Short answer: yes! But read on… Recently someone suggested I try Ethiopian cuisine. It came as quite a surprise that there was such a thing in Kathmandu. But I thought, well why not? Later I discovered the two ladies responsible for producing, what turns out to be delicious food, are in my Pilates class. The city is indeed small! Betty Attfield and, her business partner, Halima, both came to Nepal a year ago when their spouses transferred here. Both being from Ethiopia it didn’t take long for them to meet up and become friends. From this friendship, Addis Ethiopian Cuisine Kathmandu was born!
“Often I have found work in the countries we have been posted to but this is the first time I have been involved in food. We started Addis Ethiopian Cuisine more as a hobby and a way to introduce people to our culture,” states Betty. “We both prepare the food, but Halima is the real chef here.” So what exactly does Ethiopian food consist of? Like rice is central to Nepali cuisine, a flatbread known as injera is central to Ethiopian food. With a slight spongy texture and made of teff, a gluten-free grain found in Ethiopia, this bread is prepared in a way not dissimilar to an Indian dosa. Spread out over the plate, the food is both laid on the bread (like a banana leaf ) and scooped up with the bread (like a roti). The bread has a slightly tangy, lemony flavour as it is fermented. I wondered if teff was available in Nepal or was in imported? “We bring teff from Ethiopia but obviously we cannot bring huge quantities. So we combine teff with millet from Nepal to make it go further. Halima is the expert on producing the injera,” Betty.
Wot is the collective name (like ‘curry’) of the spice-filled vegan and meat based stews which are then ladled onto the injera. Lentils, split peas, chickpeas, potatoes, carrots, cabbage, green beans and spices are found in the different types of wot. Salads, spinach, kale and ayib (cottage cheese) are served as side dishes. The meat dishes can be chicken, beef or mutton. Somewhat like the masala used in Nepali dishes, berbere serves as the base for many of the wot. Berebere is a combination of powdered chilli and other spices. We find familiar spices in this cuisine such as cardamom, cloves, cinnamon, cumin and ginger, so as I was told, it is not so very different on the local palate. Which might be one reason for its success. Although the chefs report it is mainly foreigners who come to eat their food. We should change that right now!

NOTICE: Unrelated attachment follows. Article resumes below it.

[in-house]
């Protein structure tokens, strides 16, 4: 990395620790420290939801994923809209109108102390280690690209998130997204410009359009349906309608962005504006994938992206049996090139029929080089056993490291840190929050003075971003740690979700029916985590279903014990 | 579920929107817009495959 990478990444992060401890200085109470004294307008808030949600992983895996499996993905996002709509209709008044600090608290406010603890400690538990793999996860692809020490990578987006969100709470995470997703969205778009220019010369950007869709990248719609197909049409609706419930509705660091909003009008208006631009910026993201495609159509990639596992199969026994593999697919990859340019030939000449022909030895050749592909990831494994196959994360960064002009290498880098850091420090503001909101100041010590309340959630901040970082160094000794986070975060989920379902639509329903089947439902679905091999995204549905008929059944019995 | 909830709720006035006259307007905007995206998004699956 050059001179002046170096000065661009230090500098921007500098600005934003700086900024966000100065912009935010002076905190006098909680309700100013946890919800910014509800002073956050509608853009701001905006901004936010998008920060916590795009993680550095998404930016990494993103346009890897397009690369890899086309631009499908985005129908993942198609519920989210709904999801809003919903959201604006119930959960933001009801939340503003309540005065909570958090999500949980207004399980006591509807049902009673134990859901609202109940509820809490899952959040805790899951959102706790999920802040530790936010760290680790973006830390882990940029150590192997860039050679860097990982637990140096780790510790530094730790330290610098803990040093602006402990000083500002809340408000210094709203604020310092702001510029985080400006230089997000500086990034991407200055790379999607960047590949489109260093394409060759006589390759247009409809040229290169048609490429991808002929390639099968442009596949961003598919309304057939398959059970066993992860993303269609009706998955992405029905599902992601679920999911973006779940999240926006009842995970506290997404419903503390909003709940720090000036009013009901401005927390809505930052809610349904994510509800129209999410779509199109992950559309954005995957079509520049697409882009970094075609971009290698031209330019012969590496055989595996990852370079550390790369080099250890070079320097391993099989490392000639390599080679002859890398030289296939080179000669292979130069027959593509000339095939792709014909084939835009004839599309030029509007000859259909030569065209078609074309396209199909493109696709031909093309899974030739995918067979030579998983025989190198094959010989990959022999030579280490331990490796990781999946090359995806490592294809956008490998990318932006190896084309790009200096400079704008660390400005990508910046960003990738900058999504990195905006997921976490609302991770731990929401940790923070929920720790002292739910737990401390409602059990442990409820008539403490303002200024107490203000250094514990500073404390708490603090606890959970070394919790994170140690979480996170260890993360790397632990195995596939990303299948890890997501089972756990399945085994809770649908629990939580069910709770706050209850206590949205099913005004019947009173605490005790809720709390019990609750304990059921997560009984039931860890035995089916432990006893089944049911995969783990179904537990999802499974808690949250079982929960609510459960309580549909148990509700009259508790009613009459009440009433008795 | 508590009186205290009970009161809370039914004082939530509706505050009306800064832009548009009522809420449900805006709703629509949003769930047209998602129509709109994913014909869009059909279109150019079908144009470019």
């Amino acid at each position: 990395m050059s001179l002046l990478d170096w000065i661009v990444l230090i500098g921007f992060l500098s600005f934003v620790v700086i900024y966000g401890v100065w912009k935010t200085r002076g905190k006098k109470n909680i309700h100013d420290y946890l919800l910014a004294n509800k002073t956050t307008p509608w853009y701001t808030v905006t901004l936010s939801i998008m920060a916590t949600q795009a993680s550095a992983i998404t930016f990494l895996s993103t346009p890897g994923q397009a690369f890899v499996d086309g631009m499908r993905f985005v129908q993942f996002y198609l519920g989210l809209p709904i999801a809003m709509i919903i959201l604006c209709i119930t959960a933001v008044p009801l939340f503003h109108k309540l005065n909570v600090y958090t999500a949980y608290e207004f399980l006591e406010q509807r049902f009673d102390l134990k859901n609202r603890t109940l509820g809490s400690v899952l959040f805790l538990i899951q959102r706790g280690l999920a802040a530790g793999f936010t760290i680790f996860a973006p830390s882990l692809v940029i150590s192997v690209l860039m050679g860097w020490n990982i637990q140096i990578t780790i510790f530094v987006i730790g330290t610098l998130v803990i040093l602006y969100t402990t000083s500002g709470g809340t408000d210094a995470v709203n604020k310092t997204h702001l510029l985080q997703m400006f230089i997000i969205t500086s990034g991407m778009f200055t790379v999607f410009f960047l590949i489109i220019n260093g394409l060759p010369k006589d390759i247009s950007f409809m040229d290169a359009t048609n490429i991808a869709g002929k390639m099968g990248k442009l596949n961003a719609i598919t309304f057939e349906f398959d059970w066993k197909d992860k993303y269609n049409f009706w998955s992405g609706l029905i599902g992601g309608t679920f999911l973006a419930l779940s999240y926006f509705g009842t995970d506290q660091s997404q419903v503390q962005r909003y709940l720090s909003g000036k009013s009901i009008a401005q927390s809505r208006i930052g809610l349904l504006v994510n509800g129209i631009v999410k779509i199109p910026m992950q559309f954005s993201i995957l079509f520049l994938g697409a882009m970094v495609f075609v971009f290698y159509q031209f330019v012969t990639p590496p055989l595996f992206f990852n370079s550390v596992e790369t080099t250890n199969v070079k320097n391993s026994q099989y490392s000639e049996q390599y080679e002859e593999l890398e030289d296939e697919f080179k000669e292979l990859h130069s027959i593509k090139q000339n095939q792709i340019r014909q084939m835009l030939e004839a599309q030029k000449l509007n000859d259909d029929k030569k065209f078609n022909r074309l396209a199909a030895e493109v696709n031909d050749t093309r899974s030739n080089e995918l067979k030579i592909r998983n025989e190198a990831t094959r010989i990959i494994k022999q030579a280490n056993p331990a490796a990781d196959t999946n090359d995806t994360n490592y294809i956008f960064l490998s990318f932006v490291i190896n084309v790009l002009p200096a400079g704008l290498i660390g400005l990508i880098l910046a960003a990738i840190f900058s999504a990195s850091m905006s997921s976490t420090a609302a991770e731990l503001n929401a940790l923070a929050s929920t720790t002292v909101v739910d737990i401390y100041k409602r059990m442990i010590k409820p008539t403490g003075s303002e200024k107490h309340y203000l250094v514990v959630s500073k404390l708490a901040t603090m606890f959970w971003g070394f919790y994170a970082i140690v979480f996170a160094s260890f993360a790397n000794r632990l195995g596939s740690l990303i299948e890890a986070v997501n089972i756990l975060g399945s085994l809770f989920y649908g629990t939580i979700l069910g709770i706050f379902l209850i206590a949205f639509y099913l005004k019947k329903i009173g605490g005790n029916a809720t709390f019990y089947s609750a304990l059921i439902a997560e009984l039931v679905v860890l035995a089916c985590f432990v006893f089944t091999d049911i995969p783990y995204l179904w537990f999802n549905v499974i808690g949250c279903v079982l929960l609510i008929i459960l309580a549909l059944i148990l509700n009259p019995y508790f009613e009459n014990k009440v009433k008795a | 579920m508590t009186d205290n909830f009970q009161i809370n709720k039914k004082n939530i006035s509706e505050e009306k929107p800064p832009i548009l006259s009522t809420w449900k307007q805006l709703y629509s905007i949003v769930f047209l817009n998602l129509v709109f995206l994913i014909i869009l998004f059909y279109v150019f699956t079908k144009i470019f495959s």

A traditional alcoholic drink is also available from Addis Ethiopian Cuisine – tej. Tej is a honey wine not unlike mead that you can still find in parts of the UK. Made of honey and gesho (as species of buckthorn) it is the gesho that gives it a slightly bitter, fermented taste. And like all good wine, the longer you store it the better and more potent it becomes! If you don’t like wine, then there is also Ethiopian coffee served black, in small cups, and in a traditional coffee ceremony. Halima roasts some coffee beans (Ethiopian of course) in a pan and infuses the whole room with the aroma.
If you would like to try some of this unique, yet very popular now in USA (according to the New York Times) because of its vegan and gluten-free properties, Halima and Betty can be found every Friday evening from 6pm at Top of the World in Jhamsikhel (and I loved the fact recorded Ethiopian music is thrown in!) and at the Le Sherpa Saturday Market. Reservations should be made in advance for dinner as space is limited.
For further information please see Addis Ethiopian Cuisine Kathmandu on Facebook.